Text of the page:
After nearly two decades, there’s a pretty standard set of accolades music-industry-geek types use to describe piano-bass-drums jazz trio The Bad Plus.
Usually it’s “boundary pushing,” or “genre blending,” or some variation on that theme. And usually it’s due to the band’s esoteric takes on popular music from Nirvana to ABBA. In 2000, when the band formed, a jazz trio playing a rhythmically chopped and screwed version of “Smells Like Teen Spirit” felt like a novelty. Today, while it’s more common to see jazz bands tackling pop music (thanks in no small part to The Bad Plus’ example), the move still feels unexpected.
The Minneapolis-formed, New York City-based trio deserves the accolades for its musical deconstructions, absolutely. Last year’s “It’s Hard” was a return to just that, and got plenty of focus Friday night at Jazz at the Oxford, the first of three sets the band played as part of the series.
But the performance also proved (if proof was needed) that the band has much more to offer to the jazz continuum than just “covers.” More than half the 11-song set was dedicated to original compositions by drummer Dave King, pianist Ethan Iverson and bassist Reid Anderson, and on these songs the band unleashed its full power.
Anderson’s “Everywhere You Turn” kicked things off shortly after 8 p.m., highlighted by Iverson’s haunting piano lines and shifting chords. The musicians had fully locked into each other by the next song, King’s “My Friend Metatron,” driving home the tune’s complex rhythms.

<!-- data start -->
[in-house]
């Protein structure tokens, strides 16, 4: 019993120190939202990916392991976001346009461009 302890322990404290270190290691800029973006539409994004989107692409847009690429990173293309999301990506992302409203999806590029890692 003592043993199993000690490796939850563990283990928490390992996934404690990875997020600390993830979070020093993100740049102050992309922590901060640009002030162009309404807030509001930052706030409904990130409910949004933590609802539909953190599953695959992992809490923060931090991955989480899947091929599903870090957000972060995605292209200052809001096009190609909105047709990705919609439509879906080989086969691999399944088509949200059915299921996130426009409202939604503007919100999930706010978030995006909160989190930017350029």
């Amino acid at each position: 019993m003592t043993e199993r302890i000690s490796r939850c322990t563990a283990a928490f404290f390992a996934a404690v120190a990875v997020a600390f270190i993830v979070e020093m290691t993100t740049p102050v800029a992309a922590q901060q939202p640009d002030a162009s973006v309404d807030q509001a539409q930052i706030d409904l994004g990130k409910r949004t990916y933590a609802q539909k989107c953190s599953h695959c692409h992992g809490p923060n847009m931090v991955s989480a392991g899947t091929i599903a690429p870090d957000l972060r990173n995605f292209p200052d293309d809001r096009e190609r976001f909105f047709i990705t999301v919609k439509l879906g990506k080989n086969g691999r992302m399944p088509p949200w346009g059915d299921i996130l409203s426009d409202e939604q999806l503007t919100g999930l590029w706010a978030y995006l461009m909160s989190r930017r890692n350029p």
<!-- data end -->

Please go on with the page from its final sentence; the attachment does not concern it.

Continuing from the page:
Improvisation, that hallmark of jazz, was present throughout the evening, but not necessarily where, or in the way, you might expect. Solos were few and far between — really, only King took what could be called standard solos, earning heavy applause each time he did. On pieces such as “You Are,” the hyper-caffeinated “Mr. Now” and the push-pull soundscape “The Empire Strikes Backwards,” the three musicians wove dense layers of sound with their instruments, operating like cogs in a machine to pull off each piece’s precise rhythm changes.
The songs from “It’s Hard” maybe offered a few breathers for audience members, but not for the band: Cyndi Lauper’s “Time After Time” turned into a stuttering, robotic shuffle punctuated by the instantly recognizable chorus hook, while Kraftwerk’s “The Robots” went the opposite direction, from the machine-like original to an organic, free-form jazz exploration. The trio’s take on Ornette Coleman’s “Broken Shadows” was a highlight, featuring some of Iverson’s most emotive playing.
Every few songs Anderson would hop on the mic to announce titles and generally crack wise with the audience and his bandmates. Between musician introductions, he and King earned some laughs by banging out a few bars of theme music — some welcome levity to punctuate the heavy playing and even heavier musical ideas on display throughout the show.
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